Mubarak told Nafie that he would also raise in his meeting with Bush several Arab issues of concern to both sides, including the resumption of talks between Syria and Israel, the situation in Iraq and the total lifting of sanctions against Libya and Sudan. "We all support the Iraqi people and their right to live in dignity and to resume a normal life. Yet this has to take place within the framework of UN resolutions, and commitment to these resolutions is not an issue up for discussion. However, I will speak about ending the suffering of the Iraqi people. I will also seek the easing or lifting of the sanctions. Egypt calls for this, and I believe that the Arab summit [in Amman] will also make the same demand. But other concerned parties [in a reference to Iraq] should also help achieve this goal."

Like most Arab countries, Egypt has been in favour of lifting the sanctions against Iraq. However, hard-line statements by top Iraqi officials reiterating claims that Kuwait remained part of Iraq have hampered good-will efforts by Egypt and other Arab countries to solve the dispute between Iraq and Kuwait.

In his interview with AL-Ahram, Mubarak described Syria as a "partner". "We cannot ever disregard it under any circumstances," he said. "We do not negotiate on Syria's behalf, but we support it in its effort to regain its rights through negotiations."

Expressing for the first time Egypt's stand over Israel's occupation of the Lebanese border area known as Shabaa Farms, Mubarak said he believed the issue "would remain linked to reaching a settlement on the Syrian track." Last year, Israel was forced to withdraw from south Lebanon after 22 years of occupation. However, it retained its troops in Shabaa Farms, saying this area was occupied in 1967 after it defeated the Syrian army, and not after its 1982 invasion of south Lebanon.

The Lebanese resistance movement, Hizbullah, has carried out some attacks against Israeli targets in Shabaa Farms since the humiliating Israeli pullout nearly a year ago. Top Lebanese officials, including Prime Minister Rafik Hariri, have been critical of Hizbullah's attacks, saying they want to avoid possible massive Israeli attacks against civilian targets.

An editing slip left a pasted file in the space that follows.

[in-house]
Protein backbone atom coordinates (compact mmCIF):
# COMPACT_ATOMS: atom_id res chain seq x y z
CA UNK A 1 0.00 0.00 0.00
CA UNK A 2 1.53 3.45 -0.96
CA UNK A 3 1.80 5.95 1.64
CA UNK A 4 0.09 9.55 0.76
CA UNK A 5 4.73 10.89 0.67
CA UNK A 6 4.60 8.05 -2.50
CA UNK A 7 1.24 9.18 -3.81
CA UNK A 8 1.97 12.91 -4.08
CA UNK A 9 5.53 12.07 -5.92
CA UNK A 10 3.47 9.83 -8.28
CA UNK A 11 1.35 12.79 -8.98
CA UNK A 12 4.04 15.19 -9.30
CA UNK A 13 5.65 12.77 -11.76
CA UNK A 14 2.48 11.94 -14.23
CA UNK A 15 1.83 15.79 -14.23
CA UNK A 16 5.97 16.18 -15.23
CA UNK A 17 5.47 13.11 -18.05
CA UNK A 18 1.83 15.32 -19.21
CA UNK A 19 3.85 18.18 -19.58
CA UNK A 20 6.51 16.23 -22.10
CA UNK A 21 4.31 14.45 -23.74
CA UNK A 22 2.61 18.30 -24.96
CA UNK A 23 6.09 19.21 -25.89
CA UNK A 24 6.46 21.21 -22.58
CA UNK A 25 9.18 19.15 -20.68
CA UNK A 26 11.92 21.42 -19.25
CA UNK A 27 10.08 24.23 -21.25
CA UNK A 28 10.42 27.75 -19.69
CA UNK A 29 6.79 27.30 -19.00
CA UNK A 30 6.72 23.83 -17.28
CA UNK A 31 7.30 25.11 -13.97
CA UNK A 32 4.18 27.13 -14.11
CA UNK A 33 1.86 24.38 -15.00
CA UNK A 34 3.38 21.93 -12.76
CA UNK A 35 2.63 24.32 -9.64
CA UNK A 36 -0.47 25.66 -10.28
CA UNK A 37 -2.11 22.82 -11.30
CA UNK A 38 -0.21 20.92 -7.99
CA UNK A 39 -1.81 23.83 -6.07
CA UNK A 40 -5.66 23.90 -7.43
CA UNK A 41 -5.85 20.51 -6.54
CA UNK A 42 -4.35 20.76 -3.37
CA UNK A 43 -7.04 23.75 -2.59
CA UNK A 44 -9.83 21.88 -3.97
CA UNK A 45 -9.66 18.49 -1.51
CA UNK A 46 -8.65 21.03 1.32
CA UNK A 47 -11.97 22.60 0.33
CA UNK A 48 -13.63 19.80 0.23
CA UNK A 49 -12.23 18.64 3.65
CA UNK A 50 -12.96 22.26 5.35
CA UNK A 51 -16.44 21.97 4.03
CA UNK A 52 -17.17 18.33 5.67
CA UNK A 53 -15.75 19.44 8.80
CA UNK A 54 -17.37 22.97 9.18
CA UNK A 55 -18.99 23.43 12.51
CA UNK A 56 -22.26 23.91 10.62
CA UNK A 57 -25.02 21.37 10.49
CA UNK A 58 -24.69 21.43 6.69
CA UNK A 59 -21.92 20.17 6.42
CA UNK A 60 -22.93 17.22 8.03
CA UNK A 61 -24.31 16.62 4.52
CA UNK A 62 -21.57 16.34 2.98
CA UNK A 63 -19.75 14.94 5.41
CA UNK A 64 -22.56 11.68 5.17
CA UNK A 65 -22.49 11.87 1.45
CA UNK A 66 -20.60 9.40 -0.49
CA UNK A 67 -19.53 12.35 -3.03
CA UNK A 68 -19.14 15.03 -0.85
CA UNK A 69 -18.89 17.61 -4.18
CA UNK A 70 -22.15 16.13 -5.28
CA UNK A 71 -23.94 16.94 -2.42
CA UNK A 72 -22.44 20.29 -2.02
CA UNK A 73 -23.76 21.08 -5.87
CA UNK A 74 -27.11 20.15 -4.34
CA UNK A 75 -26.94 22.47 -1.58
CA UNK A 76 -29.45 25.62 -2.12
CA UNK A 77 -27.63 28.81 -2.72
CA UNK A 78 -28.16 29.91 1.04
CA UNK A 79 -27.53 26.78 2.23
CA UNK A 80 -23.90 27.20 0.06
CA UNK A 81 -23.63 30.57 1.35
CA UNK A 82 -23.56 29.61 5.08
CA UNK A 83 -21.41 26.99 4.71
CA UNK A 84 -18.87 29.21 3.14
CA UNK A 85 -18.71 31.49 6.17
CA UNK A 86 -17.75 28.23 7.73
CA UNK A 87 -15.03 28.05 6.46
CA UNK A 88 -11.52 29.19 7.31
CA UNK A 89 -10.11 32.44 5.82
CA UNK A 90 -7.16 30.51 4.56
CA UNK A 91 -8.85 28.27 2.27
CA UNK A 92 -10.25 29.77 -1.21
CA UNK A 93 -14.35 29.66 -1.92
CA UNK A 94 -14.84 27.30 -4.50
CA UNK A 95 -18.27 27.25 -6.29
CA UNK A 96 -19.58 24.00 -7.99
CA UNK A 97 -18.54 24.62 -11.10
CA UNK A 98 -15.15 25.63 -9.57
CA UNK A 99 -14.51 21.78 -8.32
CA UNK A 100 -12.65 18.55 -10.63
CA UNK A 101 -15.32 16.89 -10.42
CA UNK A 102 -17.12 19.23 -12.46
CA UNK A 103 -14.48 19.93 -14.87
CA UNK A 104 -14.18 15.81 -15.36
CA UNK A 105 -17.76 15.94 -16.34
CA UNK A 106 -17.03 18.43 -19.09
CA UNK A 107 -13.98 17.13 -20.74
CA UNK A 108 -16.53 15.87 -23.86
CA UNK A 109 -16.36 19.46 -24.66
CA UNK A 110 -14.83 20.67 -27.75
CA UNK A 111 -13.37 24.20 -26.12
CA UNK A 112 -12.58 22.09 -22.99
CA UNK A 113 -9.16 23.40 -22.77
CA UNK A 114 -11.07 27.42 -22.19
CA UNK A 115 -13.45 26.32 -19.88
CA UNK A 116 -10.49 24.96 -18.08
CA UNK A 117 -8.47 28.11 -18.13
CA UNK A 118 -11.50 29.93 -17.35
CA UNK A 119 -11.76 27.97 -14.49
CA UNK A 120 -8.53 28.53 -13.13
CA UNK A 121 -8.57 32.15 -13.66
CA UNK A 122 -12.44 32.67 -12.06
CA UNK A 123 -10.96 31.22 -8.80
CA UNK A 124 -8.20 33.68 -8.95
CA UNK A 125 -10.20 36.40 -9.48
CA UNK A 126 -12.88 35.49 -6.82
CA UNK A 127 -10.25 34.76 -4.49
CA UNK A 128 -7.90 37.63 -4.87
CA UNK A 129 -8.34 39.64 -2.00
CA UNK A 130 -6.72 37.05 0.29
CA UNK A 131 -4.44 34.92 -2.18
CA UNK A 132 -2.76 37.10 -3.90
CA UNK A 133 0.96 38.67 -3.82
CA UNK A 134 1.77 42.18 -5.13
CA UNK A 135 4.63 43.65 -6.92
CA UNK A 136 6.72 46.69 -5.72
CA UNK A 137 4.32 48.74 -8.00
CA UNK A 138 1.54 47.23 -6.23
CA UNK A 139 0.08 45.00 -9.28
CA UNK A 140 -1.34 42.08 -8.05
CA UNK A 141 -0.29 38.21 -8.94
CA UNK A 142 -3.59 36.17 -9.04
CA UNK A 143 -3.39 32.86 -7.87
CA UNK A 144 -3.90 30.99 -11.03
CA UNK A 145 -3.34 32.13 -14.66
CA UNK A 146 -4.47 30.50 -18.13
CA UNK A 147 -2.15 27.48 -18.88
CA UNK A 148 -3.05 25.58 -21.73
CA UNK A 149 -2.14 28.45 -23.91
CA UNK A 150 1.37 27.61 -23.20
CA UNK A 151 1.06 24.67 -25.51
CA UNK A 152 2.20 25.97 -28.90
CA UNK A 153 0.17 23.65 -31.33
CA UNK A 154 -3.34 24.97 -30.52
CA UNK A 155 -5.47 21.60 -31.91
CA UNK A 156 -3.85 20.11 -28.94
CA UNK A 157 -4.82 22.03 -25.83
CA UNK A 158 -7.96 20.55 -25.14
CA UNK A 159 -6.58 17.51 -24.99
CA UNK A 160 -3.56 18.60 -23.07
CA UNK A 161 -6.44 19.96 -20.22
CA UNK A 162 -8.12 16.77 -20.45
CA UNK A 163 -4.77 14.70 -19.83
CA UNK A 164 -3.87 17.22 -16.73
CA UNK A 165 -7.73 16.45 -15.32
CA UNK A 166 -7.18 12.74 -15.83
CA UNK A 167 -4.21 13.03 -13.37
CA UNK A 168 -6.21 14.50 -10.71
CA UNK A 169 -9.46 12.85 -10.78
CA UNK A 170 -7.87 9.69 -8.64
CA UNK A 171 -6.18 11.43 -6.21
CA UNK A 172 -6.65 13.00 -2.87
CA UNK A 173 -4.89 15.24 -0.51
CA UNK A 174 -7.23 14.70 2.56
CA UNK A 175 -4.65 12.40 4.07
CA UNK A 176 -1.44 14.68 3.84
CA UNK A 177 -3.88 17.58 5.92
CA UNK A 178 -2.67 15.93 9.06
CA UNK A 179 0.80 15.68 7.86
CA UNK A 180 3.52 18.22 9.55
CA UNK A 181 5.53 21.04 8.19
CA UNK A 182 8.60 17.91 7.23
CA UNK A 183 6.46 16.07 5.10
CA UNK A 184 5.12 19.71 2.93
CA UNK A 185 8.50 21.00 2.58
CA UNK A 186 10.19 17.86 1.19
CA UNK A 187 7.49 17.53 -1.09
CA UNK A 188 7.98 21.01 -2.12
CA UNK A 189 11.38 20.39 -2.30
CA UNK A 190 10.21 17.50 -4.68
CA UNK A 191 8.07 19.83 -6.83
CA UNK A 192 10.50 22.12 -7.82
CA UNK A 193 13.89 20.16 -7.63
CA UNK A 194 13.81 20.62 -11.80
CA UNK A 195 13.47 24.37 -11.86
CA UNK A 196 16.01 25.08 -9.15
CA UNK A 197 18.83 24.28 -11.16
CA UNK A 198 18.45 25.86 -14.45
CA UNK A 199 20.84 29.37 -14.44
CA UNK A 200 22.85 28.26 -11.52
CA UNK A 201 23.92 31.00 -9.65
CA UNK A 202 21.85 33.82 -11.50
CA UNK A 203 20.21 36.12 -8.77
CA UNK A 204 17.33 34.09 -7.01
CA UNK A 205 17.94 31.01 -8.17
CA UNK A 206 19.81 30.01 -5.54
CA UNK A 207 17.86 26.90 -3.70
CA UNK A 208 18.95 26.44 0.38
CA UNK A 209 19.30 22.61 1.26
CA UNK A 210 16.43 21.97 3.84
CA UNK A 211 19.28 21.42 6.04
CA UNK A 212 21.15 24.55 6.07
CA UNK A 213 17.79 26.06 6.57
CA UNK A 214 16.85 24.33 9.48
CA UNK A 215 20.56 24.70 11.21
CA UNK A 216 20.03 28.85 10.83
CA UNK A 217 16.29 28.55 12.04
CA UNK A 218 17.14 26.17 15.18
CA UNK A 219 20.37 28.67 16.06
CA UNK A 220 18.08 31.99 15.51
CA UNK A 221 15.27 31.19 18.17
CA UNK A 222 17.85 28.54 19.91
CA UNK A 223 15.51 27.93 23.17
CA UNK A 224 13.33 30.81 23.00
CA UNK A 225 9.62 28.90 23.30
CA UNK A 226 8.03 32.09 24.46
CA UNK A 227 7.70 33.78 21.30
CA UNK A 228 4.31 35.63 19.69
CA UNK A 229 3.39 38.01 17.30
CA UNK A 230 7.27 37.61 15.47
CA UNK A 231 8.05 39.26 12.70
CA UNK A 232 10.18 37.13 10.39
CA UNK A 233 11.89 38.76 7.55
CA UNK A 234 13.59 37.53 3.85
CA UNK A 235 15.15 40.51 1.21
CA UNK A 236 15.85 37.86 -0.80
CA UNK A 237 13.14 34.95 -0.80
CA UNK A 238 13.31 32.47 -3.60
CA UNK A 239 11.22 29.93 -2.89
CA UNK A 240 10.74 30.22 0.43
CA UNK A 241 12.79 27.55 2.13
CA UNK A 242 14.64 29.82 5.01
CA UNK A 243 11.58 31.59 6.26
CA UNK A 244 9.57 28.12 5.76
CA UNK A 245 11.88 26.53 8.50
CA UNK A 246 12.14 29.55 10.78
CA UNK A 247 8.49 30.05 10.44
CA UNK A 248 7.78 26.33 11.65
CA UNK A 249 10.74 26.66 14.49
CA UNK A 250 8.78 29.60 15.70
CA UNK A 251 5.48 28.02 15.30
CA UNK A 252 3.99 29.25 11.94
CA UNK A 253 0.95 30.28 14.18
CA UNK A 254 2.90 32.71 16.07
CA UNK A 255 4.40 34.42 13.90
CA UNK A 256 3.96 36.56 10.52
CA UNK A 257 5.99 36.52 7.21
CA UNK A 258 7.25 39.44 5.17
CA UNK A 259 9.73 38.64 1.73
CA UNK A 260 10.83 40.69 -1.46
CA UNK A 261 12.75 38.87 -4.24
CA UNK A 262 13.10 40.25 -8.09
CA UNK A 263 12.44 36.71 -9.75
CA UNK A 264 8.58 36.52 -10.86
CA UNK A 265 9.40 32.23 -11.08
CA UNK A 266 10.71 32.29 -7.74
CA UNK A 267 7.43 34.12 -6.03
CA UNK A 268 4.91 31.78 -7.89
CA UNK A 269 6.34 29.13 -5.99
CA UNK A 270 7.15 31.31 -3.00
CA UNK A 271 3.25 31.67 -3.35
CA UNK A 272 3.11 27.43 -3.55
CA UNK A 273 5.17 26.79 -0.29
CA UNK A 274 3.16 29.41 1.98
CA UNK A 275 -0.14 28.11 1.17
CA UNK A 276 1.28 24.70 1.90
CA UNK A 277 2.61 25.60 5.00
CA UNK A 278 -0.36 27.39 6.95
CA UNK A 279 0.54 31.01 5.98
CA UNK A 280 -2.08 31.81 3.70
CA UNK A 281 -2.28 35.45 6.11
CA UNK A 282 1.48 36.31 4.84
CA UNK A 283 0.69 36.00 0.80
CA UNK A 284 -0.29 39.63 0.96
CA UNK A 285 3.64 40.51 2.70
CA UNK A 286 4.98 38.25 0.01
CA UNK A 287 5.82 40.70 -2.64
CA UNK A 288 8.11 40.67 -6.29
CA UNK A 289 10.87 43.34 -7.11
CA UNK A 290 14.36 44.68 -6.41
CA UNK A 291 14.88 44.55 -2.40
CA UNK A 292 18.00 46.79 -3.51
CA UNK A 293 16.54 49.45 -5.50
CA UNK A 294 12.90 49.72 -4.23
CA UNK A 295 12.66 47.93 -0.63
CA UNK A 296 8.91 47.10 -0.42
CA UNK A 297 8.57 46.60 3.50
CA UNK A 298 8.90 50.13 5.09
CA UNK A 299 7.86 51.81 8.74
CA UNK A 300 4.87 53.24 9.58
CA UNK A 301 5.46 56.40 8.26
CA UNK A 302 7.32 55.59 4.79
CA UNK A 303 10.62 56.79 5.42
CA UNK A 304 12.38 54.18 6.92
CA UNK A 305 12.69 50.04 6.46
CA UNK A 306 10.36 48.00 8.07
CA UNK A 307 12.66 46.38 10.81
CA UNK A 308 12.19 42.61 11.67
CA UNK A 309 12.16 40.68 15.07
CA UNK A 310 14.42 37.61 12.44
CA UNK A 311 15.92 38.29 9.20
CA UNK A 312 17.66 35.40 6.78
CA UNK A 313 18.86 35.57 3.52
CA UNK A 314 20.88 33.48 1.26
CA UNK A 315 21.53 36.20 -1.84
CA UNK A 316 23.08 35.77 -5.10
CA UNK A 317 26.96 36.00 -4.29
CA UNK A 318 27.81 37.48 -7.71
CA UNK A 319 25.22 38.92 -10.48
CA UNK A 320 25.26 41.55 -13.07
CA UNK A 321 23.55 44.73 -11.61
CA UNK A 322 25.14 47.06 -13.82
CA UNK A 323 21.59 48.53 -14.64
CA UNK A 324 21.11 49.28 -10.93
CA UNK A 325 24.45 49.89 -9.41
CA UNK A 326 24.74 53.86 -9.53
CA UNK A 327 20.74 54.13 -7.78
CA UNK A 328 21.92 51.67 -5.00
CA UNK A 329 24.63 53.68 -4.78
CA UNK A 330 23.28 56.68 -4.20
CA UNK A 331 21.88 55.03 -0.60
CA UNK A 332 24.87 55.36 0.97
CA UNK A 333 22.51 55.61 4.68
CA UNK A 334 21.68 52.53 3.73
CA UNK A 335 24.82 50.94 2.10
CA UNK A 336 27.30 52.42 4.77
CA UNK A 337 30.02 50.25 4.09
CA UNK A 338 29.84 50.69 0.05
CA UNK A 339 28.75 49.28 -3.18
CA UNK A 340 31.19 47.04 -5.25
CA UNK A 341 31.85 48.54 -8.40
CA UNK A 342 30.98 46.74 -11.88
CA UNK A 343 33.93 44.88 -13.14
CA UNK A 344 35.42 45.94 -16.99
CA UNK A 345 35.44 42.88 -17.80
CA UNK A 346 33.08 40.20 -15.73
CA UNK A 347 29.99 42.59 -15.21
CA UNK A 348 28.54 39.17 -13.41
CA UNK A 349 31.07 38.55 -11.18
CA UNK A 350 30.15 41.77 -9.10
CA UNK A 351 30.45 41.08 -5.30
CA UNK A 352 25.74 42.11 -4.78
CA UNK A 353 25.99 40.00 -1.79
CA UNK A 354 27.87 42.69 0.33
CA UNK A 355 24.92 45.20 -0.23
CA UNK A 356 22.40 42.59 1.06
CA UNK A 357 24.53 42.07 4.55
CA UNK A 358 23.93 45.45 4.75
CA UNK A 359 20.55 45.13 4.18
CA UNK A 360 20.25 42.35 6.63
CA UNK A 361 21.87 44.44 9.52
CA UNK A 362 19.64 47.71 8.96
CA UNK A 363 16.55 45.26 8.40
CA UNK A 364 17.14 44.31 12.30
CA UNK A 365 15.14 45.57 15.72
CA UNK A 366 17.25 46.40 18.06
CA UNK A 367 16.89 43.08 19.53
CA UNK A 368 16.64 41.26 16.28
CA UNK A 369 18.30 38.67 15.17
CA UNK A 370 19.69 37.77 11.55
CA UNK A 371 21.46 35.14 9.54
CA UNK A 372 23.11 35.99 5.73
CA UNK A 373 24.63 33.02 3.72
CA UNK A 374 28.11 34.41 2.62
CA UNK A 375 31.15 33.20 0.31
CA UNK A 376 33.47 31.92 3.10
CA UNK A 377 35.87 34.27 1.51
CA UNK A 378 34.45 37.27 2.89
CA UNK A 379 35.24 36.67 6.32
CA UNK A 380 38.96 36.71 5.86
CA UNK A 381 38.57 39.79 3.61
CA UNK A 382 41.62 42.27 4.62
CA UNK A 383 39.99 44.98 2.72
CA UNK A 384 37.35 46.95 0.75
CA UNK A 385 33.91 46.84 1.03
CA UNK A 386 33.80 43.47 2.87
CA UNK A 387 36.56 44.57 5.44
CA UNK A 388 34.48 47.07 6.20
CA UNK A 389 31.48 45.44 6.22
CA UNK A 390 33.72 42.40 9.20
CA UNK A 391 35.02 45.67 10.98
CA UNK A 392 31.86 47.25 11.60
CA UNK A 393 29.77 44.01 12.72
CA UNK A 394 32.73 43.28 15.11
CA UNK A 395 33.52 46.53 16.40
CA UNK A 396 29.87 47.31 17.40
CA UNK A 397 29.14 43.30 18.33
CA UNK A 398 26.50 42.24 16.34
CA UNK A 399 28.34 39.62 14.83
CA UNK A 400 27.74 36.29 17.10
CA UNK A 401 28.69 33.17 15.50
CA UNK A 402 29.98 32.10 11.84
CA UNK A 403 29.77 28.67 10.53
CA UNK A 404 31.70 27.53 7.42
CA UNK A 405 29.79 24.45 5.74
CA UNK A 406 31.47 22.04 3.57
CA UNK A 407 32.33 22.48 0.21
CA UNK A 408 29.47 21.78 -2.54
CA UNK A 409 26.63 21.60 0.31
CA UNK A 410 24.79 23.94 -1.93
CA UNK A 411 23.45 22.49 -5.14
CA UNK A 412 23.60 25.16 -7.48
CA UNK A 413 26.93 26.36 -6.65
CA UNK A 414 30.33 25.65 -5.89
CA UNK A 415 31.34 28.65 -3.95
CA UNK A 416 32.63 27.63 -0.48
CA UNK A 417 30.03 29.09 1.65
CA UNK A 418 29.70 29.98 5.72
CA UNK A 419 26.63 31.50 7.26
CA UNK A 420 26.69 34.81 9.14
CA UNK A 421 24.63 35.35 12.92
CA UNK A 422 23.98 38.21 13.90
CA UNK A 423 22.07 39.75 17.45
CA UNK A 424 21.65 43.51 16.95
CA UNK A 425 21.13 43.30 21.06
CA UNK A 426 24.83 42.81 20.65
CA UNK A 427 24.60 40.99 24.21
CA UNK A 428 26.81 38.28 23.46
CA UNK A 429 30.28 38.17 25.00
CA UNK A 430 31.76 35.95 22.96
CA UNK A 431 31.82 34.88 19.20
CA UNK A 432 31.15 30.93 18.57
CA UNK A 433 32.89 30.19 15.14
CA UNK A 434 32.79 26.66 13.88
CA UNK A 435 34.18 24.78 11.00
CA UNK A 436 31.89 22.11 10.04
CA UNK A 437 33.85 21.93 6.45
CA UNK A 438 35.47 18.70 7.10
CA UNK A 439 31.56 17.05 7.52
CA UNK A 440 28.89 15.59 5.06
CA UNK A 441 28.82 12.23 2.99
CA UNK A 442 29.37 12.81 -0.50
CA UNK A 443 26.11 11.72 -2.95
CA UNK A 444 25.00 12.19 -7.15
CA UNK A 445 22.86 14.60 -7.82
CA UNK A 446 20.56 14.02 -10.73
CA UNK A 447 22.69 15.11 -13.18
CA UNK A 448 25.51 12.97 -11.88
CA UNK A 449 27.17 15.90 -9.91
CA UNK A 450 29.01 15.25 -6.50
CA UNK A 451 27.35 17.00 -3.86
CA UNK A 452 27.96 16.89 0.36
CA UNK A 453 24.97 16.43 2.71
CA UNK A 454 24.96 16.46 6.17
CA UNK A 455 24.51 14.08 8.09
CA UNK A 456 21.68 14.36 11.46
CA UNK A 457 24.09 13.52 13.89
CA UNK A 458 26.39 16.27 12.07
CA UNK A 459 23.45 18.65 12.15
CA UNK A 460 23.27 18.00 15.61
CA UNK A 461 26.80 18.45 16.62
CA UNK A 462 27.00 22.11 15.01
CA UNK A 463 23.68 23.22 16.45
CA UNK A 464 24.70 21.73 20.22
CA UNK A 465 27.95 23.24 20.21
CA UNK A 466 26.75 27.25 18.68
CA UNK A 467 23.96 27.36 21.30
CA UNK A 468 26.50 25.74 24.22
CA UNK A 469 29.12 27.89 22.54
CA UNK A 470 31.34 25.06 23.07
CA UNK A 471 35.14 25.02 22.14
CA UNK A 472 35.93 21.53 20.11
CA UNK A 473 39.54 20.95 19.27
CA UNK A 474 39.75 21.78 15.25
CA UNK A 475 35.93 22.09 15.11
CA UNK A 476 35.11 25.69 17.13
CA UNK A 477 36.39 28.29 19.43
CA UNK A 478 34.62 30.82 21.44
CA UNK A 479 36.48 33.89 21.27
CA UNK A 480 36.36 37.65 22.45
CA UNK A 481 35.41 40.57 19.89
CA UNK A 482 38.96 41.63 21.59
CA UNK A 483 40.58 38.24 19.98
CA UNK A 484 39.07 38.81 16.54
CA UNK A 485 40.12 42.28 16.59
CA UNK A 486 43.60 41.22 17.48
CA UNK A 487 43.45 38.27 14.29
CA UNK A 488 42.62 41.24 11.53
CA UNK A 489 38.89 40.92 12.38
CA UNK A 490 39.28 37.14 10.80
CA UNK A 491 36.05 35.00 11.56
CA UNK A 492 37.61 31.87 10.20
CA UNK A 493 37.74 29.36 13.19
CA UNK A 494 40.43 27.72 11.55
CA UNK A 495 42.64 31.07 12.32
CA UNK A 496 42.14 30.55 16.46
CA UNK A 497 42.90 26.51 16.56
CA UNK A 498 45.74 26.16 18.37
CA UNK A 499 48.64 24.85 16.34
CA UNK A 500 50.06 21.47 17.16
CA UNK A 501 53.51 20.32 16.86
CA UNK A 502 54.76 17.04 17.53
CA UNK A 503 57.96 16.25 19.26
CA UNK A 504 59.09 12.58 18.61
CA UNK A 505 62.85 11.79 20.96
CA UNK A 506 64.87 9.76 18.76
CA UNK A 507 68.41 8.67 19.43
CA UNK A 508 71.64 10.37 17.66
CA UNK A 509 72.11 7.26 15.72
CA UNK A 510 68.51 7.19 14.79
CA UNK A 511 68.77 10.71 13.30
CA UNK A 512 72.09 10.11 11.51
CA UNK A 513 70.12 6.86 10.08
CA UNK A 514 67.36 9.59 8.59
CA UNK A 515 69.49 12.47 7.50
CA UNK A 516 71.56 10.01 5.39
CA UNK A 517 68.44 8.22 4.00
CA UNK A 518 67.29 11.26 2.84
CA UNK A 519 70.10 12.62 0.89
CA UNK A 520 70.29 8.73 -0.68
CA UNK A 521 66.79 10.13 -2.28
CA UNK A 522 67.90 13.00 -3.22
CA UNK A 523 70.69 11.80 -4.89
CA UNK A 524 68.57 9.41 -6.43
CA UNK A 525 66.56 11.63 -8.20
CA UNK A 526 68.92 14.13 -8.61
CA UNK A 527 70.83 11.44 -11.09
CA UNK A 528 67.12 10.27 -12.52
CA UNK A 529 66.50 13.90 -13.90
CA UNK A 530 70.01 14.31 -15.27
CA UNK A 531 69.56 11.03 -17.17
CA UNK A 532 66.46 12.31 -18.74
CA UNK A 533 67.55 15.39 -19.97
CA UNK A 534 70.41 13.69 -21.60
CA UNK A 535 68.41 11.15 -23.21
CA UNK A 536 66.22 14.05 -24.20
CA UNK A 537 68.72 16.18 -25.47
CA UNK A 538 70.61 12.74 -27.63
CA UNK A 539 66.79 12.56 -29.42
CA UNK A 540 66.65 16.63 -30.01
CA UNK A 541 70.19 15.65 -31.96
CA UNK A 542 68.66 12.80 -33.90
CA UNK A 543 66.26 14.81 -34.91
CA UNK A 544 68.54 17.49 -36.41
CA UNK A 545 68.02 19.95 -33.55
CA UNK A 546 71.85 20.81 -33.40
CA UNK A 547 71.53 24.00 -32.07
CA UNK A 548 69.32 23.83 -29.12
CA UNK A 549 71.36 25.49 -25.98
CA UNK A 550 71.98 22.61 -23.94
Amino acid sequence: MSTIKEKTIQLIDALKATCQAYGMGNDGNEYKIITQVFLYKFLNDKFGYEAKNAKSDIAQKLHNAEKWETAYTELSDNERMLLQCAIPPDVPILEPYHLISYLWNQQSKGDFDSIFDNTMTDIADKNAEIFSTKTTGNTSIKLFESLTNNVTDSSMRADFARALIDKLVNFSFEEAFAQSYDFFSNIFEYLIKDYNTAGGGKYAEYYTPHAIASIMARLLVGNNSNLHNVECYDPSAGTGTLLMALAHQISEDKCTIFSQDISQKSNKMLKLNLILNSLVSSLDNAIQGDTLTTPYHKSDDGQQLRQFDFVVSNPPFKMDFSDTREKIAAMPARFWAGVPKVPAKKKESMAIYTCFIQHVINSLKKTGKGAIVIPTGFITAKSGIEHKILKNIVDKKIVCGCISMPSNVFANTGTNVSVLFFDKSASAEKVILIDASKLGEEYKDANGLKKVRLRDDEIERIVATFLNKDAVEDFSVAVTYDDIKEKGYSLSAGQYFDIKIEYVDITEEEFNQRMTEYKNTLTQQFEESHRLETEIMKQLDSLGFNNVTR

Mubarak praised the strong relations between Egypt and the US over the past 25 years, saying the aid given during this period, "helped us a lot, and we should not deny that."

"The aid helped us a lot in carrying out the economic reform, developing our armed forces and building the infrastructure," he said.

In the second part of the interview with Al-Ahram, published on Saturday, Mubarak tackled mainly domestic and economic issues. He affirmed the government's commitment to going ahead with its economic reform plans, saying that signs of economic improvement could already be felt following a period of slowdown. Mubarak added that the government would continue its effort to increase exports, improve infrastructure and expand investment in the tourism sector. One of these aspects was increasing the number of international airports. Mubarak said the government planned to increase the number of such airports to 40 in the next decade so tourists could fly directly to all major destinations.

The president said Egypt was also looking forward to an increase its gas exports, especially in light of new discoveries which confirmed the existence of large gas reserves.

Mubarak added that he had issued directives to all government bodies to remove any obstacles that might detract more investors to Egypt. Meanwhile, he excluded any possibility of announcing the devaluation of the Egyptian pound.

"Taking a decision to devalue the Egyptian pound is totally excluded. I would like to tell those who demand the devaluation of the pound by an official decision to look at the crises which such decisions have caused in several countries in South East Asia."